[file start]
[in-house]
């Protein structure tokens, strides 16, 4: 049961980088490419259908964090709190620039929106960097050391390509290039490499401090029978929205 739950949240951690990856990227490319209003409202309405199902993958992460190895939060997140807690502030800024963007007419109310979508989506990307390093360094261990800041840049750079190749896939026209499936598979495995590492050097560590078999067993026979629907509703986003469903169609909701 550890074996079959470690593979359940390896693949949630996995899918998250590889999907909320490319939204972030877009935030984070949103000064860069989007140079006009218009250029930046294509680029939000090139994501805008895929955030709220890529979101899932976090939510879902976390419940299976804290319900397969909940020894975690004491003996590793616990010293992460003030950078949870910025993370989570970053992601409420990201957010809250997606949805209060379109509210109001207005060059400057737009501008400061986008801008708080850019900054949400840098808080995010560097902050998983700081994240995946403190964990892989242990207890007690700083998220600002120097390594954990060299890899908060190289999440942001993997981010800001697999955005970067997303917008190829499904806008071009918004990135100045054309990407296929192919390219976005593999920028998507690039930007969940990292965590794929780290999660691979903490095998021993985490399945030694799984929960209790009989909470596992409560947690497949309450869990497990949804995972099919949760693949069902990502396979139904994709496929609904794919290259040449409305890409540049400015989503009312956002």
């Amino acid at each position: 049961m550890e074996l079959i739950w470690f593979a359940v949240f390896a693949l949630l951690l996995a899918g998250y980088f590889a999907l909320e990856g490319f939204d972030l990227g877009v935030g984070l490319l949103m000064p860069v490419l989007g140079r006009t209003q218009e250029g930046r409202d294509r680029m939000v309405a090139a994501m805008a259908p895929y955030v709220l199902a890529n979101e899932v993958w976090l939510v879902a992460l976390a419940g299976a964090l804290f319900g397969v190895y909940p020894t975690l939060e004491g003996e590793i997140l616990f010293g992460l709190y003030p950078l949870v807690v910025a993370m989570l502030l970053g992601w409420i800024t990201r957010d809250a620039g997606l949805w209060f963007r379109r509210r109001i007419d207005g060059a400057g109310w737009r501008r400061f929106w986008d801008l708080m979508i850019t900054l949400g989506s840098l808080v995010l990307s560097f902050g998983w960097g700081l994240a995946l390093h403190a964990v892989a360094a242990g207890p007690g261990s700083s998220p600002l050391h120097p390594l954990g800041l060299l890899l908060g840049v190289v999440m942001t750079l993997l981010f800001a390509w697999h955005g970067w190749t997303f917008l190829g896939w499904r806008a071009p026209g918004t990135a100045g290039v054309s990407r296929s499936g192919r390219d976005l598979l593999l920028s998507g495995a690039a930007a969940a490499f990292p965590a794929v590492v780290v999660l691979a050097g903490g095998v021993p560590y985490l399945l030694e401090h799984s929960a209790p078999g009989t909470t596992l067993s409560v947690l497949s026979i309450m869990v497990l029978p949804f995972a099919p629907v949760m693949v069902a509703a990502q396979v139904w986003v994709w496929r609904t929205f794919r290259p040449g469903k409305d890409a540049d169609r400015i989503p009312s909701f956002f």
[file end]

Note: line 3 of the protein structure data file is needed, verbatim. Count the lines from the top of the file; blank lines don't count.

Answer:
């Amino acid at each position: 049961m550890e074996l079959i739950w470690f593979a359940v949240f390896a693949l949630l951690l996995a899918g998250y980088f590889a999907l909320e990856g490319f939204d972030l990227g877009v935030g984070l490319l949103m000064p860069v490419l989007g140079r006009t209003q218009e250029g930046r409202d294509r680029m939000v309405a090139a994501m805008a259908p895929y955030v709220l199902a890529n979101e899932v993958w976090l939510v879902a992460l976390a419940g299976a964090l804290f319900g397969v190895y909940p020894t975690l939060e004491g003996e590793i997140l616990f010293g992460l709190y003030p950078l949870v807690v910025a993370m989570l502030l970053g992601w409420i800024t990201r957010d809250a620039g997606l949805w209060f963007r379109r509210r109001i007419d207005g060059a400057g109310w737009r501008r400061f929106w986008d801008l708080m979508i850019t900054l949400g989506s840098l808080v995010l990307s560097f902050g998983w960097g700081l994240a995946l390093h403190a964990v892989a360094a242990g207890p007690g261990s700083s998220p600002l050391h120097p390594l954990g800041l060299l890899l908060g840049v190289v999440m942001t750079l993997l981010f800001a390509w697999h955005g970067w190749t997303f917008l190829g896939w499904r806008a071009p026209g918004t990135a100045g290039v054309s990407r296929s499936g192919r390219d976005l598979l593999l920028s998507g495995a690039a930007a969940a490499f990292p965590a794929v590492v780290v999660l691979a050097g903490g095998v021993p560590y985490l399945l030694e401090h799984s929960a209790p078999g009989t909470t596992l067993s409560v947690l497949s026979i309450m869990v497990l029978p949804f995972a099919p629907v949760m693949v069902a509703a990502q396979v139904w986003v994709w496929r609904t929205f794919r290259p040449g469903k409305d890409a540049d169609r400015i989503p009312s909701f956002f």